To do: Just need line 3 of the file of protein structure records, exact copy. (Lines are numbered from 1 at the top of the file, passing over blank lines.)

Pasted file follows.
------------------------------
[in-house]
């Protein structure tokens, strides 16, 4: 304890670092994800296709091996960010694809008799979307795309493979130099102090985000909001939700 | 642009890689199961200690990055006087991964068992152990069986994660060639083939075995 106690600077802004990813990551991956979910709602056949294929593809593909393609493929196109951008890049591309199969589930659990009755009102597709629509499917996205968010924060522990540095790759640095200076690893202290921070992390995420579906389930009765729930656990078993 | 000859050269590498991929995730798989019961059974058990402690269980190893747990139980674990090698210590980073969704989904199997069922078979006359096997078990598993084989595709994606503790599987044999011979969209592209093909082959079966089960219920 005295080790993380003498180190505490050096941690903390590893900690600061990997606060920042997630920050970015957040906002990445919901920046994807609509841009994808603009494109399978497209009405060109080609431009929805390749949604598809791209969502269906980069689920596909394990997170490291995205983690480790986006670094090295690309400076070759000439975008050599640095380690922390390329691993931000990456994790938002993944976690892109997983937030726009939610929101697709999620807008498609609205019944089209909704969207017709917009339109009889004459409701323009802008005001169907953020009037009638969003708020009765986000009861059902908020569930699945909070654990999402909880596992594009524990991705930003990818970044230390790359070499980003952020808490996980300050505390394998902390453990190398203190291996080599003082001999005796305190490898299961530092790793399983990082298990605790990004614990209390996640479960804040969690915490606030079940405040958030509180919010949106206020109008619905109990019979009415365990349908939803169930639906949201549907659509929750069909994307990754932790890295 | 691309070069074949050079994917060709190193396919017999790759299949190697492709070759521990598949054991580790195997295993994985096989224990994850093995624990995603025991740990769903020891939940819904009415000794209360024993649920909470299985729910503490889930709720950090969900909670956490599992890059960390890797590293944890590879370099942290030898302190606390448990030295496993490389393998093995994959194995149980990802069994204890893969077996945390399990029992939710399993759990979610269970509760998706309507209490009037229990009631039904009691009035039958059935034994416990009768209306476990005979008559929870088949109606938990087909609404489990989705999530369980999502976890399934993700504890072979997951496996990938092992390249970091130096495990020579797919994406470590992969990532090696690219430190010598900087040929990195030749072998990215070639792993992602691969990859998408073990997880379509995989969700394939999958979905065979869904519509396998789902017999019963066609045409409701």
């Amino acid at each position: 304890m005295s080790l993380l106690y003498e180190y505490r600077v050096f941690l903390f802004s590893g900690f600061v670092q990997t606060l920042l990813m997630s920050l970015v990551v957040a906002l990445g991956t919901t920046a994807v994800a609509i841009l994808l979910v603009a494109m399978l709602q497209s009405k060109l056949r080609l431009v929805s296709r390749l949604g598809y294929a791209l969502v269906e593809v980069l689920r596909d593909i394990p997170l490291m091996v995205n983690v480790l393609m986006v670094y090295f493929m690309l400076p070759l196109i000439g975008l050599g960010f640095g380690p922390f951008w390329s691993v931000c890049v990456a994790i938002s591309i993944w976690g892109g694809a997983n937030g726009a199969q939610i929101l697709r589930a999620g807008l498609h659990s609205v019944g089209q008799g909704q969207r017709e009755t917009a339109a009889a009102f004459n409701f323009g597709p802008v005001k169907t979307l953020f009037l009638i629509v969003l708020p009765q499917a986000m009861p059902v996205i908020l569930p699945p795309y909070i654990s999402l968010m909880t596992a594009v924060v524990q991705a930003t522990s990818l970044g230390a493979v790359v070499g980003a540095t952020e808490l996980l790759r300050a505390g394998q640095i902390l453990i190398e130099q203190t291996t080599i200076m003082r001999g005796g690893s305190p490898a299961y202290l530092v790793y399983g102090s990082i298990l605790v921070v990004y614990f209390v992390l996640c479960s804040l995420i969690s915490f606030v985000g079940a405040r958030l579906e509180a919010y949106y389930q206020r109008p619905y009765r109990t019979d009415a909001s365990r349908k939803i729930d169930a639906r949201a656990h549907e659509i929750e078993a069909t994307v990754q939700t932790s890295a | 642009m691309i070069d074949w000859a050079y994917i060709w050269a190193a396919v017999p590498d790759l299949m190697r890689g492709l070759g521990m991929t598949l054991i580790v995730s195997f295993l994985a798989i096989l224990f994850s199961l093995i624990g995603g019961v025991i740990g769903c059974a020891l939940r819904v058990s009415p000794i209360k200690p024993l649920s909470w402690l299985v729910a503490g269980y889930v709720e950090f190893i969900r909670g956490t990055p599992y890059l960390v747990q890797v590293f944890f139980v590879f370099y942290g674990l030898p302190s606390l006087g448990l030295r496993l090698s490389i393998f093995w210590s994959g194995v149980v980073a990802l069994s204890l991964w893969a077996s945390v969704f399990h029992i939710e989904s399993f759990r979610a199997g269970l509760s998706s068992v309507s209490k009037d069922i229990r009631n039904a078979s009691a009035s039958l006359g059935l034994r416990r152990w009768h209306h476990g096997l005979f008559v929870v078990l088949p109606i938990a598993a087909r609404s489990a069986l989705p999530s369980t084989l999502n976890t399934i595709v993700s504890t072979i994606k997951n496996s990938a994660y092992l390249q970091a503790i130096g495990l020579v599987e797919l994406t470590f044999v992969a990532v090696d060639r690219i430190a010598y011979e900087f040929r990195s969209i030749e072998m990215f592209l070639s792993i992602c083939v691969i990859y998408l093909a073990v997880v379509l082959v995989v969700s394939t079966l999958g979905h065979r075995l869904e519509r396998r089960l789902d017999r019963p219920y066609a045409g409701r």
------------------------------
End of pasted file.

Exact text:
């Amino acid at each position: 304890m005295s080790l993380l106690y003498e180190y505490r600077v050096f941690l903390f802004s590893g900690f600061v670092q990997t606060l920042l990813m997630s920050l970015v990551v957040a906002l990445g991956t919901t920046a994807v994800a609509i841009l994808l979910v603009a494109m399978l709602q497209s009405k060109l056949r080609l431009v929805s296709r390749l949604g598809y294929a791209l969502v269906e593809v980069l689920r596909d593909i394990p997170l490291m091996v995205n983690v480790l393609m986006v670094y090295f493929m690309l400076p070759l196109i000439g975008l050599g960010f640095g380690p922390f951008w390329s691993v931000c890049v990456a994790i938002s591309i993944w976690g892109g694809a997983n937030g726009a199969q939610i929101l697709r589930a999620g807008l498609h659990s609205v019944g089209q008799g909704q969207r017709e009755t917009a339109a009889a009102f004459n409701f323009g597709p802008v005001k169907t979307l953020f009037l009638i629509v969003l708020p009765q499917a986000m009861p059902v996205i908020l569930p699945p795309y909070i654990s999402l968010m909880t596992a594009v924060v524990q991705a930003t522990s990818l970044g230390a493979v790359v070499g980003a540095t952020e808490l996980l790759r300050a505390g394998q640095i902390l453990i190398e130099q203190t291996t080599i200076m003082r001999g005796g690893s305190p490898a299961y202290l530092v790793y399983g102090s990082i298990l605790v921070v990004y614990f209390v992390l996640c479960s804040l995420i969690s915490f606030v985000g079940a405040r958030l579906e509180a919010y949106y389930q206020r109008p619905y009765r109990t019979d009415a909001s365990r349908k939803i729930d169930a639906r949201a656990h549907e659509i929750e078993a069909t994307v990754q939700t932790s890295a | 642009m691309i070069d074949w000859a050079y994917i060709w050269a190193a396919v017999p590498d790759l299949m190697r890689g492709l070759g521990m991929t598949l054991i580790v995730s195997f295993l994985a798989i096989l224990f994850s199961l093995i624990g995603g019961v025991i740990g769903c059974a020891l939940r819904v058990s009415p000794i209360k200690p024993l649920s909470w402690l299985v729910a503490g269980y889930v709720e950090f190893i969900r909670g956490t990055p599992y890059l960390v747990q890797v590293f944890f139980v590879f370099y942290g674990l030898p302190s606390l006087g448990l030295r496993l090698s490389i393998f093995w210590s994959g194995v149980v980073a990802l069994s204890l991964w893969a077996s945390v969704f399990h029992i939710e989904s399993f759990r979610a199997g269970l509760s998706s068992v309507s209490k009037d069922i229990r009631n039904a078979s009691a009035s039958l006359g059935l034994r416990r152990w009768h209306h476990g096997l005979f008559v929870v078990l088949p109606i938990a598993a087909r609404s489990a069986l989705p999530s369980t084989l999502n976890t399934i595709v993700s504890t072979i994606k997951n496996s990938a994660y092992l390249q970091a503790i130096g495990l020579v599987e797919l994406t470590f044999v992969a990532v090696d060639r690219i430190a010598y011979e900087f040929r990195s969209i030749e072998m990215f592209l070639s792993i992602c083939v691969i990859y998408l093909a073990v997880v379509l082959v995989v969700s394939t079966l999958g979905h065979r075995l869904e519509r396998r089960l789902d017999r019963p219920y066609a045409g409701r």